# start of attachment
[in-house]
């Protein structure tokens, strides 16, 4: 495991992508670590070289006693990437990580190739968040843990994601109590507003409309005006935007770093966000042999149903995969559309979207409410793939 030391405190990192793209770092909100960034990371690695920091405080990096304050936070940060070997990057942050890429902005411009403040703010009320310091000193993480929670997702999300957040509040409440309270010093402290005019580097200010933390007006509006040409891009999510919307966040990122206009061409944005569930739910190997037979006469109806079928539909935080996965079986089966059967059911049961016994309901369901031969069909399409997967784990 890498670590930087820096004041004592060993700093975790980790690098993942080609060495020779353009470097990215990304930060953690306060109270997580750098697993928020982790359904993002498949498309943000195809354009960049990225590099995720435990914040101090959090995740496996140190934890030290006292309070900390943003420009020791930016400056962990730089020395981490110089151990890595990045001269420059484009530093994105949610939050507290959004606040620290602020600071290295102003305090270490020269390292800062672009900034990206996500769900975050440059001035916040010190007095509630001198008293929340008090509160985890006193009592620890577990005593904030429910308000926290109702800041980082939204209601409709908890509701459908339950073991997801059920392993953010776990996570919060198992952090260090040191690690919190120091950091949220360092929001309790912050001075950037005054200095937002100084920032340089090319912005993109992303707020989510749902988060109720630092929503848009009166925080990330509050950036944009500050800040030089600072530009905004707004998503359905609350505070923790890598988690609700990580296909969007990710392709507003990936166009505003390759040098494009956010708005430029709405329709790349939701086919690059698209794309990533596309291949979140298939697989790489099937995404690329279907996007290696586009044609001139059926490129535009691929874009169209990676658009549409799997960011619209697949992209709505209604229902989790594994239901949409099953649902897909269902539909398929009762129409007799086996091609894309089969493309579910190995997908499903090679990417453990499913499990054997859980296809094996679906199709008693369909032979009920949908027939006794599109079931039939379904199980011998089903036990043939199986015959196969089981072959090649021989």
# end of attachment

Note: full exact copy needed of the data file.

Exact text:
[in-house]
């Protein structure tokens, strides 16, 4: 495991992508670590070289006693990437990580190739968040843990994601109590507003409309005006935007770093966000042999149903995969559309979207409410793939 030391405190990192793209770092909100960034990371690695920091405080990096304050936070940060070997990057942050890429902005411009403040703010009320310091000193993480929670997702999300957040509040409440309270010093402290005019580097200010933390007006509006040409891009999510919307966040990122206009061409944005569930739910190997037979006469109806079928539909935080996965079986089966059967059911049961016994309901369901031969069909399409997967784990 890498670590930087820096004041004592060993700093975790980790690098993942080609060495020779353009470097990215990304930060953690306060109270997580750098697993928020982790359904993002498949498309943000195809354009960049990225590099995720435990914040101090959090995740496996140190934890030290006292309070900390943003420009020791930016400056962990730089020395981490110089151990890595990045001269420059484009530093994105949610939050507290959004606040620290602020600071290295102003305090270490020269390292800062672009900034990206996500769900975050440059001035916040010190007095509630001198008293929340008090509160985890006193009592620890577990005593904030429910308000926290109702800041980082939204209601409709908890509701459908339950073991997801059920392993953010776990996570919060198992952090260090040191690690919190120091950091949220360092929001309790912050001075950037005054200095937002100084920032340089090319912005993109992303707020989510749902988060109720630092929503848009009166925080990330509050950036944009500050800040030089600072530009905004707004998503359905609350505070923790890598988690609700990580296909969007990710392709507003990936166009505003390759040098494009956010708005430029709405329709790349939701086919690059698209794309990533596309291949979140298939697989790489099937995404690329279907996007290696586009044609001139059926490129535009691929874009169209990676658009549409799997960011619209697949992209709505209604229902989790594994239901949409099953649902897909269902539909398929009762129409007799086996091609894309089969493309579910190995997908499903090679990417453990499913499990054997859980296809094996679906199709008693369909032979009920949908027939006794599109079931039939379904199980011998089903036990043939199986015959196969089981072959090649021989």